(389) "shared experience is the greatest of human goods," and if out of the drudgery that men put through together there arises a social end in which they are interested, achieving this end will have its delight, and in so far as this end can involve the tasks themselves, the dignity and delight of the social realization will suffuse the tasks. This socializing of industry, of which the Guild Socialists have presented a rather impossible program, offers the ultimate escape from unaesthetic toil. Every invention that brings men closer together, so that they realize their interdependence, and increase their shared experience, which makes it more possible for them to put themselves in each other's places, every form of communication which enables them to participate in each other's minds, brings us nearer this goal. While we marvel at the new inventions which enable us to pass into the experiences of others, we perhaps fail to realize the unrecognized, unconscious pressure of the isolated individual in modern society. The isolated man is the one who belongs to a whole that he yet fails to realize. We have become bound up in a vast society, all of which is essential to the existence of each one, but we are without the shared experience which this should entail. The pressure upon the inventor will not cease until the isolation of man within society has passed.
Two of these mechanisms have spread the pattern of men's reveries before our outward eyes, the daily press and the movie film. With marvelous exactness they have copied the type of happening, and the sort of imagery, that run behind the average man's eyes and fill up the interstices of overt conduct, and they emphasize and expand what is needed to render the reverie vivid and concrete.
The newspaper has, of course, other functions. The most important of these is purveying the news. The theory of an acquisitive society is that news is valuable. One is willing to pay for it. Its value varies with its truth. Theoretically the newspaper which comes into the market with guaranteed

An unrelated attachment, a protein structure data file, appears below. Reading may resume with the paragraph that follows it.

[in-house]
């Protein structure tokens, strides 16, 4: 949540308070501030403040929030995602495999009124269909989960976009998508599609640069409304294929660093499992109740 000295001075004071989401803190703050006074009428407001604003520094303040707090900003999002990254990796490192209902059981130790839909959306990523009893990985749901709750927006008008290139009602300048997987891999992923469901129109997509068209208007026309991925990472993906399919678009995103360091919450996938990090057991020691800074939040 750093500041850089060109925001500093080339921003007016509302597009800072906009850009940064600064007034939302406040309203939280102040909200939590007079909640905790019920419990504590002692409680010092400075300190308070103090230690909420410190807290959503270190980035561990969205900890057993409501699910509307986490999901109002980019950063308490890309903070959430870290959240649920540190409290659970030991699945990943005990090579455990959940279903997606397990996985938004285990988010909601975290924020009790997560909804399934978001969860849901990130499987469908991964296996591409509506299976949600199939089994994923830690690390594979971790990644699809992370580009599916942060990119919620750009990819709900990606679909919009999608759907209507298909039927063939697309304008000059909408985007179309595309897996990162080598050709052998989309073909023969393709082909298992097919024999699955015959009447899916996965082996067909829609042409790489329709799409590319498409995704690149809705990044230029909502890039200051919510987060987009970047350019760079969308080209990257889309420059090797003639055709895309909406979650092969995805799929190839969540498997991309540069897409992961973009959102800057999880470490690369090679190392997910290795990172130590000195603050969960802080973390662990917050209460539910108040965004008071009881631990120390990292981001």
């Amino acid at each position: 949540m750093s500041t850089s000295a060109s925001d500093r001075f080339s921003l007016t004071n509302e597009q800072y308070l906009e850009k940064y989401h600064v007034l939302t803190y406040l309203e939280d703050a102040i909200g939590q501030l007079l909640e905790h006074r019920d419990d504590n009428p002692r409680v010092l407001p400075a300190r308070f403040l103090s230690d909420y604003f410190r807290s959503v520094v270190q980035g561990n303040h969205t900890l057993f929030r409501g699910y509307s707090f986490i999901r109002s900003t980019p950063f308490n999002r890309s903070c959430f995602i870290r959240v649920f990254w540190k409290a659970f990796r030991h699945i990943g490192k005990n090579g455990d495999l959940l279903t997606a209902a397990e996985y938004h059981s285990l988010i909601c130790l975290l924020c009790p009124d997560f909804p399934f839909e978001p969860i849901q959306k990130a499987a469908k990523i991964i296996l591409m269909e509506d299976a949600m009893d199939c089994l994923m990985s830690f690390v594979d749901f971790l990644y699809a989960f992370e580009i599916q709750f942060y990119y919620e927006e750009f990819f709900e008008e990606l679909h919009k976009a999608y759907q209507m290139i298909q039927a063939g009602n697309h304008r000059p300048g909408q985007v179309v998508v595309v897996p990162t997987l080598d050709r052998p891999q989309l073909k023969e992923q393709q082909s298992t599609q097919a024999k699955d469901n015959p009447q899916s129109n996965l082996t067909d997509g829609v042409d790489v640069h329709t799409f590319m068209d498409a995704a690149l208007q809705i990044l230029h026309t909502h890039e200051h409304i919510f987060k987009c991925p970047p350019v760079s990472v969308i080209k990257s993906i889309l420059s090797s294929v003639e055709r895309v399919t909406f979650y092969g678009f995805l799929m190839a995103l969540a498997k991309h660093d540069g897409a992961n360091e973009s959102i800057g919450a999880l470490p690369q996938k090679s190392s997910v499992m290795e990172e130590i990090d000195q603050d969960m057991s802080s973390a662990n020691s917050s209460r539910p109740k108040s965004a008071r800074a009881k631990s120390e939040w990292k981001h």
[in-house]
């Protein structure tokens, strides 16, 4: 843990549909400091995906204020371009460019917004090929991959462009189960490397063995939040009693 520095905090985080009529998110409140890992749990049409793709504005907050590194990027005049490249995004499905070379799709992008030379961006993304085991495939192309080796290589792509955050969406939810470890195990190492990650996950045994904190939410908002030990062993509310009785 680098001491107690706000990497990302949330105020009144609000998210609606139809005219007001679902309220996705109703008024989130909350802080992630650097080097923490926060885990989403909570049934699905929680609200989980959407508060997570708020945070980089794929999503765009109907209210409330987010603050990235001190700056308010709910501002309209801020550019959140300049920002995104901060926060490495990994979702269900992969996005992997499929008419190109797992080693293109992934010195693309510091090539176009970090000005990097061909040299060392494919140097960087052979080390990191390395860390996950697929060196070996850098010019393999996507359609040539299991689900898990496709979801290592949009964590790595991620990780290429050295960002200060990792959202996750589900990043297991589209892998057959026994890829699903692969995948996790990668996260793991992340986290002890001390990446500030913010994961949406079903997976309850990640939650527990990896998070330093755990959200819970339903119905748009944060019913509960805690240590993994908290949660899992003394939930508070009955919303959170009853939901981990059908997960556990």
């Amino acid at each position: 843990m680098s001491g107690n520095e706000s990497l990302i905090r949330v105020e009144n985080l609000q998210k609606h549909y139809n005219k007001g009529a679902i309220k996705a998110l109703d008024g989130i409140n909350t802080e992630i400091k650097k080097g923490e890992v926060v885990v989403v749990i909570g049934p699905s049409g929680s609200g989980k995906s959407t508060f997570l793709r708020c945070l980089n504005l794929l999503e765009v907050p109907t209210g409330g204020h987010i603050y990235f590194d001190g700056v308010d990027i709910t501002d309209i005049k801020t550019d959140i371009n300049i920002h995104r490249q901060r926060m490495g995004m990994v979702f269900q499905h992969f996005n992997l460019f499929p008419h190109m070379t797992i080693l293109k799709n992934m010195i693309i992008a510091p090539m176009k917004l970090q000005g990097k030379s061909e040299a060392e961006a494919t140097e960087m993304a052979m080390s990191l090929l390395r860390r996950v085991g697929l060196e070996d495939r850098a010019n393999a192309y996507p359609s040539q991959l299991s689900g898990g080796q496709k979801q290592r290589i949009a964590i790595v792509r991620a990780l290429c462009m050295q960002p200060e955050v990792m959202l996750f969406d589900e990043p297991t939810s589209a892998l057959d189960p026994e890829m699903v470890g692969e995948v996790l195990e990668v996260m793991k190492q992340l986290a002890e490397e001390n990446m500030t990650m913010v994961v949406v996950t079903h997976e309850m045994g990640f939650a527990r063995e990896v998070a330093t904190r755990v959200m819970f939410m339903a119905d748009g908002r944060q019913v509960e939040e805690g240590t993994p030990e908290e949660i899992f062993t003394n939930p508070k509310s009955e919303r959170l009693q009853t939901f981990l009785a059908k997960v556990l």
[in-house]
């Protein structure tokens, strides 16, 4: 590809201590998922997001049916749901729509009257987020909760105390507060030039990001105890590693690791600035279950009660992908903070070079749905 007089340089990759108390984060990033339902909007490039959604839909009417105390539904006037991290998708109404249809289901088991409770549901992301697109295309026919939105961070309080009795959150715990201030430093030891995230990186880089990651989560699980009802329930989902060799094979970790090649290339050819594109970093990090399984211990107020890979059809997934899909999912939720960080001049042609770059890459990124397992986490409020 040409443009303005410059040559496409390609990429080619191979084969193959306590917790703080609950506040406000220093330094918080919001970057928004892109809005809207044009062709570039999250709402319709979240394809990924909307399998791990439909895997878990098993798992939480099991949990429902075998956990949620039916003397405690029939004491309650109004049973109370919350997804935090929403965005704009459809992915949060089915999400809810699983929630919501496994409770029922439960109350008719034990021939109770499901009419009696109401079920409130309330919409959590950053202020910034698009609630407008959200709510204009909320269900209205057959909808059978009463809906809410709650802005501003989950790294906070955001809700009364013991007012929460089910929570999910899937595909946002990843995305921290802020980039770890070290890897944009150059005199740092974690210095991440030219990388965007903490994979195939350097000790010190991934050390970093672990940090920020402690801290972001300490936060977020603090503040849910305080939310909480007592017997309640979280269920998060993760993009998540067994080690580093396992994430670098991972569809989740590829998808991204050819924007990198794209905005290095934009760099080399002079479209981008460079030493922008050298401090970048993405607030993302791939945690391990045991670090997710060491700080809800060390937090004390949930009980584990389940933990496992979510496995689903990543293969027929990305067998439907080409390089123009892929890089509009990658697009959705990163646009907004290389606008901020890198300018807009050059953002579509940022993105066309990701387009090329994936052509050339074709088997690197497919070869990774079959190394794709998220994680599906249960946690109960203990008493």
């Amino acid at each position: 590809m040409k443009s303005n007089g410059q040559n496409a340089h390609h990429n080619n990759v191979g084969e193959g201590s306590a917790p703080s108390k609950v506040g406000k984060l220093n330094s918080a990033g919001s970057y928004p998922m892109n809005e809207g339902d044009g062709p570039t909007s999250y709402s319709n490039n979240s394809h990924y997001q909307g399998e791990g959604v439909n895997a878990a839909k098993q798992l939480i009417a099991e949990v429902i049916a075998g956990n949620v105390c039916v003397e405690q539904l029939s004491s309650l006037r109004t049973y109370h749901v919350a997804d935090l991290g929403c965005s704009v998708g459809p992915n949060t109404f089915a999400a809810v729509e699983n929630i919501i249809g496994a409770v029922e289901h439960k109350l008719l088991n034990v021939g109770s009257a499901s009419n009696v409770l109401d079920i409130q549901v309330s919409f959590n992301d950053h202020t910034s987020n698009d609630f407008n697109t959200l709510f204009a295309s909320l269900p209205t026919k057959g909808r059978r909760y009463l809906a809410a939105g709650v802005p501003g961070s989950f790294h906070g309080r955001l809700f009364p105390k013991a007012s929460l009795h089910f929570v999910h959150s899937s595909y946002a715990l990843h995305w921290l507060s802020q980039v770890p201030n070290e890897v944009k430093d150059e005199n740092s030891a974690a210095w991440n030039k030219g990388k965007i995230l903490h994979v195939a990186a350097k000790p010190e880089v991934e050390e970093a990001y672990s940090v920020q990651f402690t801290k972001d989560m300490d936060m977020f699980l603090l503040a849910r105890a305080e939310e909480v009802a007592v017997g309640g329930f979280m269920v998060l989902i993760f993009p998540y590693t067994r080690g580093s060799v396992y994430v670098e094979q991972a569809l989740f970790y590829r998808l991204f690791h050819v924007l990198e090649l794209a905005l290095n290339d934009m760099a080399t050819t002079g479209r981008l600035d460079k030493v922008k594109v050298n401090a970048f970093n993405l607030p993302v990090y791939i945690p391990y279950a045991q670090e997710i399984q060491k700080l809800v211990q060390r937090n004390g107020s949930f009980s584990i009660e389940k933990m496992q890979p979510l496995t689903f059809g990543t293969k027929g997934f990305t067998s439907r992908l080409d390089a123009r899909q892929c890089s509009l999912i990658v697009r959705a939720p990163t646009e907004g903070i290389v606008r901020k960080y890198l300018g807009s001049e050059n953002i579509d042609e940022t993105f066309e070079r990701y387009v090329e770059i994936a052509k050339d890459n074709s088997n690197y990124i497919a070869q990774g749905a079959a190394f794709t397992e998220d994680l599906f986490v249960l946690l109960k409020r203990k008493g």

(390) goods will outsell its competitors, but this is to reckon without the host, or in this case without the reverie. There are certain limited fields, such as the stock market, and the results of the last election, in which the truth value of news holds absolutely. Outside of these fields, and the farther one gets away from them, the more does the enjoyability, the consummatory value, of the news bulk in value on the market. The reporter is generally sent out to get a story, not the facts. Furthermore, newspapers are organs -- organs of certain fairly defined groups. They demand that the news shall take the forms which conform as far as possible to the results desired by these groups. It is this realm of the reverie -- of imagined enjoyable results -- which dictates the policy of the daily press.
Whether this form of the enjoyed result has an aesthetic function or not depends upon whether the story of the news, after being thrown into this acceptable form, serves to interpret to the reader his experience as the shared experience of the community of which he feels himself to be a part. The enjoyable imagery may hardly rise above unsatisfied animal impulses of gain, sex, or hate, but in so far as it has what is called the human appeal, or that of nation, town, or class, it serves to give the man the gratification of his experience as shared, by the community to which he belongs. These forms are after all the determining forms which interpret his social experience.
It is evident that these forms will change and, if you like, improve, as the group to which the paper appeals realizes itself in the larger interests and undertakings of the community. It does not necessarily lose its peculiar individuality, but it becomes functional in the greater society in a creative sense. In this sense an intelligent newspaper management may lead its readers, but it can never get far away from the form of the news which their reveries demand.
The movie externalizes the reverie even more vividly than the daily press. It was foreshadowed by the picture sections
(391) of the press. And it has come with a peculiar appeal, for it intensifies a certain type of enjoyment of which the reverie is at best parsimonious. Our visual images are slight, incomplete, and not readily controlled. We do our thinking in the form of conversation, and depend upon the imagery of words for our meanings. It is only at favored moments that vivid pictures of the past throng the imagination largely in filling out perception, as in reading or in the recognition of seen objects, rather than in satisfying the inward eye which was the bliss of Wordsworth's solitude. When motion was added to the stereopticon, a certain so craved delight was flung at the community with open hands. But while this delight, of which nature has been somewhat penurious with us, is greatly exalted in the movie, the significant value of the imagery is minimized. It does not lend itself readily to shared experience. The movie has no creative audiences such as have been the inspiration of the moving speeches of great actors. Under the power of an orator one is in the perspective of the whole community. He sees the "picture" in his own perspective. The isolation of the members of a compact audience in a movie theater is in crying contrast with the shared response of those that, each at his own breakfast table, read the morning press.